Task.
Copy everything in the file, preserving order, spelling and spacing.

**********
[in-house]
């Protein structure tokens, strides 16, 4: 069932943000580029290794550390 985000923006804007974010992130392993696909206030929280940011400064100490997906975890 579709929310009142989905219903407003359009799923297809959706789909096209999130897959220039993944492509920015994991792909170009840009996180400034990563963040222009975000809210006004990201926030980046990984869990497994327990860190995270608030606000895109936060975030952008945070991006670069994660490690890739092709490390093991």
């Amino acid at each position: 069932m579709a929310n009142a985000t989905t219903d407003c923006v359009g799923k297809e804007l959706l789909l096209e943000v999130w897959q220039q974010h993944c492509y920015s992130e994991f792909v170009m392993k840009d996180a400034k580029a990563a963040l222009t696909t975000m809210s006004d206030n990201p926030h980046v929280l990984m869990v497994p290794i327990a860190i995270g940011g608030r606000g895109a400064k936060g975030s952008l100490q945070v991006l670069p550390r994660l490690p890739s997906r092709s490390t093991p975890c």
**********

[in-house]
């Protein structure tokens, strides 16, 4: 069932943000580029290794550390 985000923006804007974010992130392993696909206030929280940011400064100490997906975890 579709929310009142989905219903407003359009799923297809959706789909096209999130897959220039993944492509920015994991792909170009840009996180400034990563963040222009975000809210006004990201926030980046990984869990497994327990860190995270608030606000895109936060975030952008945070991006670069994660490690890739092709490390093991």
């Amino acid at each position: 069932m579709a929310n009142a985000t989905t219903d407003c923006v359009g799923k297809e804007l959706l789909l096209e943000v999130w897959q220039q974010h993944c492509y920015s992130e994991f792909v170009m392993k840009d996180a400034k580029a990563a963040l222009t696909t975000m809210s006004d206030n990201p926030h980046v929280l990984m869990v497994p290794i327990a860190i995270g940011g608030r606000g895109a400064k936060g975030s952008l100490q945070v991006l670069p550390r994660l490690p890739s997906r092709s490390t093991p975890c």